"Unthinking respect for authority is the greatest enemy of truth."

Welcome to Infoshop News
Monday, November 24 2014 @ 08:57 AM CST

Underground Veteran, Judith Malina, Resurfaces in a Basement

News Archive“I’ve always felt I belonged on the Lower East Side,” the 80-year-old avant-garde theater doyenne Judith Malina said recently as she sat on the terrace of her new apartment on Clinton Street. Several floors below, a half-dozen volunteers were putting the finishing touches on the 100-seat basement space that is the newest incarnation of her baby, the Living Theater. The opening night of “The Brig,” the first show there, was just hours away, but Ms. Malina made time to reminisce. May 5, 2007

Underground Veteran Resurfaces in a Basement

By MELENA RYZIK
NY Times

“I’ve always felt I belonged on the Lower East Side,” the
80-year-old avant-garde theater doyenne Judith Malina said recently as she sat on
the terrace of her new apartment on Clinton Street. Several floors
below, a half-dozen volunteers were putting the finishing touches on
the 100-seat basement space that is the newest incarnation of her baby, the
Living Theater. The opening night of “The Brig,” the first show
there, was just hours away, but Ms. Malina made time to reminisce.

“The only time I lived down here,” she said, “was when I spent 30
days in the Women’s House of Detention.” That incarceration, for
refusing to take shelter during an air-raid drill in 1957, was the second of many
in a career that made her a pillar of the leftist cultural movement. Now,
she said, “I really feel, finally, I’m where I’m supposed to be.”

And it took only a half-century. In 1947 Ms. Malina and her husband,
the painter Julian Beck (she still refers to him by his full name,
guru-like, though they were married for nearly 40 years), founded the
Living Theater, an ensemble dedicated to challenging artistic and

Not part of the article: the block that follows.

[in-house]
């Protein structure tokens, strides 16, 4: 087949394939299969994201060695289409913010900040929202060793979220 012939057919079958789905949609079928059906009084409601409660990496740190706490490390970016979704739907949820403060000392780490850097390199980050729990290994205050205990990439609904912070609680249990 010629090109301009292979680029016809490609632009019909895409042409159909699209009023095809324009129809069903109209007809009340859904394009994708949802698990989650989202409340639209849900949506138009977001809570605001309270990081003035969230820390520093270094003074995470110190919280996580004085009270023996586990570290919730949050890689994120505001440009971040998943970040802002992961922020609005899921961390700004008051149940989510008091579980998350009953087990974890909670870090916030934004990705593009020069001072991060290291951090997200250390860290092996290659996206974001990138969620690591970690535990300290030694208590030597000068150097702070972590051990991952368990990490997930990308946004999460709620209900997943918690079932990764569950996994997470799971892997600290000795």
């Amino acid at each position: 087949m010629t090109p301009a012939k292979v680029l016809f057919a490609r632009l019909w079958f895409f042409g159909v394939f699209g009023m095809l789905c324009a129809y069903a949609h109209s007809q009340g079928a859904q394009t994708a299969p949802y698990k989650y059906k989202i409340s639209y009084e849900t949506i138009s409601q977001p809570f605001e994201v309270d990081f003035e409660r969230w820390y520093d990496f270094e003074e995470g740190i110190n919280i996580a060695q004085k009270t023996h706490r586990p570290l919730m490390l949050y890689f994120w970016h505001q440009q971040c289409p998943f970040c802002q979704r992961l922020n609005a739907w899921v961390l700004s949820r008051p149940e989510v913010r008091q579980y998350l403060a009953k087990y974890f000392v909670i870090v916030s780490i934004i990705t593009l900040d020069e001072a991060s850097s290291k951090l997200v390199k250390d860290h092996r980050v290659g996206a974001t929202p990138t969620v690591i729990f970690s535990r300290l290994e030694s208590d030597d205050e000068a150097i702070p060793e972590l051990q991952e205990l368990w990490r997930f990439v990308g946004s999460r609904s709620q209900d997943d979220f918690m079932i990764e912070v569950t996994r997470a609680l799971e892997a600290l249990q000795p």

political conventions. For two decades they performed avant-garde and
activist classics (Gertrude Stein, Lorca, Brecht) and naturalistic
quasi-happenings. Audience interaction was the point, and
confrontations, nudity, onstage and offstage sex and frequent police
intervention were as much the marks of a good show as an ovation. (Ms.
Malina, trained as an actress, did much of her best work with her
arresting officers, she said.)

But the company was plagued with administrative and logistical
problems. In 1963 its 14th Street theater was closed mid-run for tax evasion.
Though the charge was eventually dropped, the couple’s antics at the
trial, which they treated as an opportunity for anarchist performance,
earned them a jail sentence for contempt of court.

The hoopla made them a cause c(c)l(r)bre but was not enough to keep them
in New York. They continued to perform and teach, in various rented and
public spaces in the United States and in Europe, but the theater has
not had a dedicated building in New York for nearly 15 years.

The cheerful, modernist new Living Theater (the building was originally
meant to be a hip restaurant, complete with two-story waterfall) seems
at home among the neighborhood’s boutiques and bistros. And so, in a
way, does its owner.

With witchy dyed black hair (she played the grandmother in the first
“Addams Family” movie), ’60s-heavy eyeliner, a flowy black and
orange pantsuit, black sneakers and big jewelry, Ms. Malina looks younger than
her age. Her partner, Hanon Reznikov, 56, brought her a cup of coffee,
though she hardly needed it. Sitting with one leg tucked under her, she
frequently seemed moved enough by her own passion to nearly rock right
out of her lawn chair.

“I just need to find sources for all the energy I get from what I see
and hear around me,” she said. “I’m very inspired by the younger
generation today. They understand, for instance, the balance between
art and politics in a way that we had to struggle to understand it. I think
it’s a good time for political theater.”

And does she still consider herself an anarchist or a pacifist or ...?